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Tropical island Hainan to restore 30% of degraded ecosystems by 2030


Hainan, south China's tropical island province, has released a biodiversity conservation strategy and action plan, calling for the restoration of 30 percent of its degraded ecosystems by 2030.

It is the first provincial strategic plan on biodiversity conservation, following China's biodiversity conservation plan issued by the Ministry of Ecology and Environment last month.

Hainan is poised to ensure a natural coastline retention rate of more than 63 percent, according to the plan.

The plan also proposes that Hainan will complete the terrestrial biodiversity background survey by 2030, and build a biodiversity monitoring network and supervision platform covering the whole province. Thirty percent of terrestrial, inland-water, coastal and marine ecosystems will be effectively protected.

Mangrove forests in south China's Hainan Province. /CFP
Mangrove forests in south China's Hainan Province. /CFP

Mangrove forests in south China's Hainan Province. /CFP

Hainan has set a good example for biodiversity conservation in China thanks to its conservation initiatives over the years.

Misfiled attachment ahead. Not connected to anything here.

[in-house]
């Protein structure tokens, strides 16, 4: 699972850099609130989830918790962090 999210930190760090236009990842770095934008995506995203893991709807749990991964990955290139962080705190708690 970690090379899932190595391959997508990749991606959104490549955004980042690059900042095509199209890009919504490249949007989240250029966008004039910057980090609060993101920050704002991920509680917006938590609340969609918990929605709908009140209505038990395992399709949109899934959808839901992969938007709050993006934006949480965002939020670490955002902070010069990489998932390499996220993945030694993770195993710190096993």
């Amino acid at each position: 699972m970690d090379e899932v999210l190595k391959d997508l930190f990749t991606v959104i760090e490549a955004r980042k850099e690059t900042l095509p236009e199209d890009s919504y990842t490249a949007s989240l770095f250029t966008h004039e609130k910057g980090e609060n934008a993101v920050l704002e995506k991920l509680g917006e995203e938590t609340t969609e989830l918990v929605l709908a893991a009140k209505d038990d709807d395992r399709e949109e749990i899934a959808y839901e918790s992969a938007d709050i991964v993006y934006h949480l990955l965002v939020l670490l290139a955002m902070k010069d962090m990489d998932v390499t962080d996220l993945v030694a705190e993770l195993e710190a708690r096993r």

The province is one of 34 biodiversity hotspots globally, and boasts the most well-preserved and extensive contiguous tropical rainforests in China. It is also the sole habitat of the Hainan gibbon, the rarest primate worldwide, which has been declared critically endangered by the International Union for Conservation of Nature.

According to preliminary statistics, there are 4,367 species of higher plants and 651 species of wild vertebrates in the Hainan Tropical Rainforest National Park, one of the first five national parks established in China.

Previously, the tropical island issued relevant measures to improve marine natural reserves, including strengthening the preservation of concentrated distribution areas of natural coral reefs, mangroves, and seagrass beds, as well as enhancing the protection level of rare and endangered species, such as Chinese white dolphins, green turtles, hawksbill turtles and tridacna.

(Cover image via CFP)

Source(s): Xinhua News Agency
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